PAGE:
TF2: tl;dr

Be a decent TF2 player

Outcomes

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“Thorough preparation must lead to success. Neglect nothing.” — Sir Arthur Currie

“No battle plan survives contact with the enemy.” — Helmuth von Moltke the Elder

Certainly the latter sounds more pragmatic, so should you and your team just connect to a server and wing it? Of course not, and a lot of people don’t, but a lot of people are also less prepared than they think they are.

The operative word is “plan” and while similar, is not the same as “strategy,” yet it’s common to equate the two. A plan amounts to something like an approximate timeline for your victory. Put players here, here, and here, and we will destroy the other team and cap out.

Meanwhile, a strategy goes beyond that, and asks some pretty tough questions. What if that “plan” doesn’t work out? Do you have a way to escape and take defensive measures (commonly a “plan B”)? How do you even know that you are on the losing end before it’s too late?

A plan ultimately does not survive contact with the enemy because it’s more long term than the combat itself, but is not so long that it can outlast defeat. A strategy is a much more thorough understanding of outcomes, and how to deal with those outcomes.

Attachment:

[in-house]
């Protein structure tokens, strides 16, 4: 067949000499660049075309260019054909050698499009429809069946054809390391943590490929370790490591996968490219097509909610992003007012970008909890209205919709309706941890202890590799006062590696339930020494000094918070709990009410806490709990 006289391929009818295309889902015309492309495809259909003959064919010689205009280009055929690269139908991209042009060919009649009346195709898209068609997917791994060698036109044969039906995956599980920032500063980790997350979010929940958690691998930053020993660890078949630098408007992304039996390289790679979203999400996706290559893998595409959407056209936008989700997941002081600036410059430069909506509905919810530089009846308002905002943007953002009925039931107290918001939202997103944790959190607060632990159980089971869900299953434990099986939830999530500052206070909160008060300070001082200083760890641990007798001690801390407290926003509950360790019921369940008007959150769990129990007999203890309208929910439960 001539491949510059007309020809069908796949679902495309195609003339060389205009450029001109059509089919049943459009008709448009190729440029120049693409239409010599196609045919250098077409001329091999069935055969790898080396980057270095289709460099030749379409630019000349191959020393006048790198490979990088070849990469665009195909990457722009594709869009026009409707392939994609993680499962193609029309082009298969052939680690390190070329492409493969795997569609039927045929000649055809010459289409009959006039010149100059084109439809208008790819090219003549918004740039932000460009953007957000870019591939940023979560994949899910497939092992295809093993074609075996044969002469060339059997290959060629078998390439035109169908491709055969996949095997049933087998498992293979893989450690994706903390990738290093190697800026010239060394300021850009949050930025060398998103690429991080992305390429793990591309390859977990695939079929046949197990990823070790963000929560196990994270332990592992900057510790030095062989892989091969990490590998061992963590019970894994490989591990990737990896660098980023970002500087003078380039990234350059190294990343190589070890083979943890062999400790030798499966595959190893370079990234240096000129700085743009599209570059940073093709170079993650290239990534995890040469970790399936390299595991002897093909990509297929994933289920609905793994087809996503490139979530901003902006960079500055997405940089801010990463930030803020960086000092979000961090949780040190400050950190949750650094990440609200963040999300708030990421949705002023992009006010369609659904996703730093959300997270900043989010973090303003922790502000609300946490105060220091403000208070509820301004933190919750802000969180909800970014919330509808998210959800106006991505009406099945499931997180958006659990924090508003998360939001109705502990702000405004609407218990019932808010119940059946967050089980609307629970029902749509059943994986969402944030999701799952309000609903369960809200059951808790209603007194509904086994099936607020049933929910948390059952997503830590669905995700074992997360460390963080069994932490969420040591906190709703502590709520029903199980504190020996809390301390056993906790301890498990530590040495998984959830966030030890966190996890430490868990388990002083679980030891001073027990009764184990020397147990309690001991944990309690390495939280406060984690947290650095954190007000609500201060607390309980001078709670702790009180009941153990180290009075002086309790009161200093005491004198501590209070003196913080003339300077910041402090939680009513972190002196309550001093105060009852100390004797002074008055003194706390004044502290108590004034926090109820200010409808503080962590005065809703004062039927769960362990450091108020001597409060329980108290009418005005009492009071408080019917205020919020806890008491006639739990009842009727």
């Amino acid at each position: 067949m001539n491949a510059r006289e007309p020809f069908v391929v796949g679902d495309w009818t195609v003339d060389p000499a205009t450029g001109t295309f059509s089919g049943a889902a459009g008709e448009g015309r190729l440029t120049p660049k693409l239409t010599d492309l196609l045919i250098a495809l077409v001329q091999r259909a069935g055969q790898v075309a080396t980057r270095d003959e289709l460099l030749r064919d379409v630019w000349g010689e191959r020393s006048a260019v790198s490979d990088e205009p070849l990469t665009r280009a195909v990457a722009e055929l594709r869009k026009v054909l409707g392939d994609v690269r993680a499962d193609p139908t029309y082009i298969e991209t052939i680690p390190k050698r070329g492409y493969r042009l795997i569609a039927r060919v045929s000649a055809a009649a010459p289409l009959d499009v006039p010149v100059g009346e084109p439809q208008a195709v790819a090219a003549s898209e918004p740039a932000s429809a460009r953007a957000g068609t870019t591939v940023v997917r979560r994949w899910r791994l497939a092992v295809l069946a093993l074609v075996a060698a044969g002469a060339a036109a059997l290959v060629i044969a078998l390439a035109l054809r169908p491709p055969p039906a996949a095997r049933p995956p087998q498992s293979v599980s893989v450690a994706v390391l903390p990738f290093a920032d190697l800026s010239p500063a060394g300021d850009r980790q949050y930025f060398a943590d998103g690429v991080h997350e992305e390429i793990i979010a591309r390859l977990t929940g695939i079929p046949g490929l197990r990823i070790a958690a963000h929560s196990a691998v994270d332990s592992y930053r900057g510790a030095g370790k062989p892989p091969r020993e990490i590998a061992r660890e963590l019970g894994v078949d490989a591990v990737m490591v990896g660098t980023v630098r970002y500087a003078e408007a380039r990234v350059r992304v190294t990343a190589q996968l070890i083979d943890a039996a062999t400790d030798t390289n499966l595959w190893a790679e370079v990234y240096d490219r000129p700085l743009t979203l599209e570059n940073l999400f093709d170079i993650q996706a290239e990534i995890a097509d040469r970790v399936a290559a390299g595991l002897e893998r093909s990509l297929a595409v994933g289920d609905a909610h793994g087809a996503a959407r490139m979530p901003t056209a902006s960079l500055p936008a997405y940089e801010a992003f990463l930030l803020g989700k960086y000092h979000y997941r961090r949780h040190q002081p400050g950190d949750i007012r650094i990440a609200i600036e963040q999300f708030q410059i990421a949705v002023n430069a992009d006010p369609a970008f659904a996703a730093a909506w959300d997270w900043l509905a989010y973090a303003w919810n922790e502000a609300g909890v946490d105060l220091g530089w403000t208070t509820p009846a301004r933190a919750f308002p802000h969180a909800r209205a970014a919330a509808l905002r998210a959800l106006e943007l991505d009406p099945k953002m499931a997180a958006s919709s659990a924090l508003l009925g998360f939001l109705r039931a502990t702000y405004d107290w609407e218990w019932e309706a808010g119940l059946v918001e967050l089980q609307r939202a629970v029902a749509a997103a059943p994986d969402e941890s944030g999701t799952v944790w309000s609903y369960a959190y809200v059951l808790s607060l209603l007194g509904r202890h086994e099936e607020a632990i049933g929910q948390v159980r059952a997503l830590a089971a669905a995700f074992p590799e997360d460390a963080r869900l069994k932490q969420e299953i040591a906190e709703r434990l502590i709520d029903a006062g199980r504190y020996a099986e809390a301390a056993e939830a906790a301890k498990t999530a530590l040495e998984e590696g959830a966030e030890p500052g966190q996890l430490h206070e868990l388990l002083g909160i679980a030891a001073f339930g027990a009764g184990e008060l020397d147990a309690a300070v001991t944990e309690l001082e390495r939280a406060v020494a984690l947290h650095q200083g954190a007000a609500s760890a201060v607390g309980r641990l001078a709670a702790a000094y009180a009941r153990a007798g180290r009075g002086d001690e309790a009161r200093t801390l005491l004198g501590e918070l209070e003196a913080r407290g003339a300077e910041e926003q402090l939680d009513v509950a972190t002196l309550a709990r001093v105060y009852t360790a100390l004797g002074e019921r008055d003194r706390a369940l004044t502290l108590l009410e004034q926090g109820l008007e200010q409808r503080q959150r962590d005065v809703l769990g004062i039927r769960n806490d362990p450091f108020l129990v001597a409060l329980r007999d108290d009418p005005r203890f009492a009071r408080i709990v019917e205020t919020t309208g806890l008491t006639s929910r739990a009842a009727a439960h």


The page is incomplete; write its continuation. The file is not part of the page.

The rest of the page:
I have fallen into this trap, having come from a much faster paced game. In TFC, it was more than sufficient to just agree on positions for defense, and general routes for offense. If you died, so what? You respawned a second later and could bunny-hop, conc jump, or grenade jump to where you had to be in a few more.

You can’t do that in TF2. Being killed carries a stiffer penalty compared to TFC, like being the trigger for the loss of the rest of the team, or the loss of the map. Where it used to be only demomen that needed some sense of self-preservation, and only on defense, now everybody has to be aware of the consequences of the respawn timer.

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Written by Chatterbox

November 2, 2008 at 12:06 am

Posted in perspective

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